Figure 1—figure supplement 1
Sequence similarity and genetic organization of lsr2 and lsrL (lsr2-like) genes and their products in Streptomyces and Mycobacterium.

(A) Location of lsr2 in Mycobacterium tuberculosis. (B) Location of lsr2 and lsrL in Streptomyces venezuelae. lsr2/lsrL are shaded in black; tRNAs in red; transcriptional regulators in purple; transport and amino acid metabolism in pink; transport and metabolism of nucleotides and coenzymes in blue; protein turnover in green; ABC transporters in yellow; and hypothetical genes in white. Hatched colors indicate homologs. (C) Amino acid sequence alignment of Lsr2 from M. tuberculosis (Mtb), S. venezuelae (Sven) and LsrL. Identical residues are shaded in black, while gray shading indicates similar residues.

Figure 1—figure supplement 2
Phenotypic comparison of lsr2 deletion mutants with wild-type S. venezuelae.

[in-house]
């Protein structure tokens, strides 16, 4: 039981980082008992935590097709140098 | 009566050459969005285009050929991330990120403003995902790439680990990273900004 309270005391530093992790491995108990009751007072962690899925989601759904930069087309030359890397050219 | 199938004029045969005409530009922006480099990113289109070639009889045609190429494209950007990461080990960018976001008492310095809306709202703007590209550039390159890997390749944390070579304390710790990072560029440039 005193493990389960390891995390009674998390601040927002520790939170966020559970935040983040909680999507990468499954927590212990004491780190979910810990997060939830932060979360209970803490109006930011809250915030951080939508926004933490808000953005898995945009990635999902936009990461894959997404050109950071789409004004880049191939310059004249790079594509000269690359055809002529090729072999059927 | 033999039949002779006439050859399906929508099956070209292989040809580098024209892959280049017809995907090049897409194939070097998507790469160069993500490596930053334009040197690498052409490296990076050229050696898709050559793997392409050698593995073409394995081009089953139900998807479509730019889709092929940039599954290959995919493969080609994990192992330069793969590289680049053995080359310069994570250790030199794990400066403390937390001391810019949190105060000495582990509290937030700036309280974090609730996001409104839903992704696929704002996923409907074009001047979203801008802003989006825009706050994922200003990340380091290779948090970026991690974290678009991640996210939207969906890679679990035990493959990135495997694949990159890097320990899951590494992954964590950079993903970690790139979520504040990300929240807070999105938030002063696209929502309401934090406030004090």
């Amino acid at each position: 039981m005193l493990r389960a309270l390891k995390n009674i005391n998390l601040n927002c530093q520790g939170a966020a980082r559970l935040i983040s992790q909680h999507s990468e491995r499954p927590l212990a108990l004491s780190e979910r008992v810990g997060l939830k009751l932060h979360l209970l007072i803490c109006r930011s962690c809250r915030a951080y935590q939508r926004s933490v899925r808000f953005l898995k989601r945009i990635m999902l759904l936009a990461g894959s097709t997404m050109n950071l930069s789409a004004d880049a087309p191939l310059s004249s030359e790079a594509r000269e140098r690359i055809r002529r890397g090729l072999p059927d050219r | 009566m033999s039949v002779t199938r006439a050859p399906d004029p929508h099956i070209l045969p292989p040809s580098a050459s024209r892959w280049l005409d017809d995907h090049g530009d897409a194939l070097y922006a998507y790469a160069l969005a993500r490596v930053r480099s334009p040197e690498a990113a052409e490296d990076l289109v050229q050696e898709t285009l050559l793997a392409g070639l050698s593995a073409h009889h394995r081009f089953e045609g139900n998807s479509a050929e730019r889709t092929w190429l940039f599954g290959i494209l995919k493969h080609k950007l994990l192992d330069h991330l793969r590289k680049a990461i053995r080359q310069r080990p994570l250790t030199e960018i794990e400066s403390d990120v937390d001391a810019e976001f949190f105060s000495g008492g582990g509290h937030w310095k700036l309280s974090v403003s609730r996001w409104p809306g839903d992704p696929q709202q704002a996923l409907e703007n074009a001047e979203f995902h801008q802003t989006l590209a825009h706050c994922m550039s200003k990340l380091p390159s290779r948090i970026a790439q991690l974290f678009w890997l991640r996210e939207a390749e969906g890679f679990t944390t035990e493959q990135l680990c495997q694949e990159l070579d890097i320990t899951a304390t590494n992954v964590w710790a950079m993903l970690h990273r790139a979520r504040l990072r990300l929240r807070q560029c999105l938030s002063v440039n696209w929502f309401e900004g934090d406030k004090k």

(A) Wild type and Δlsr2 strains exploring on glucose-containing medium (YPD) in association with yeast (left), or on glucose-free (YP) medium without yeast (right). (B) Phenotype of wild-type S. venezuelae carrying the empty vector pIJ82 (top), the lsr2 null mutant carrying the empty vector pIJ82 (bottom left), or complemented with the native lsr2 (bottom right). Equivalent numbers of spores were grown on MYM solid agar and images were taken after 24 hr. (C) Phenotype of wild-type S. venezuelae carrying the empty plasmid pIJ10706 (top), the lsr2 null mutant carrying the same plasmid (bottom left), or complemented with a C-terminally triple FLAG-tagged lsr2 fusion (bottom right). As for (A), images were taken after 24 hr growth on MYM solid agar. (D) Top panel: western blot analysis of the S. venezuelae lsr2 mutant strain complemented with either the wild type lsr2 gene (right) or the lsr2−3 × FLAG fusion (left). Protein extracts were prepared after 6, 10, 14 and 28 hr growth in MYM broth. Bottom panel: Coomassie staining of equivalent samples to those used for western blotting, was used to control for differential sample loading. Protein size markers (BLUeye, Sigma) are shown with relevant molecular masses annotated in kDa.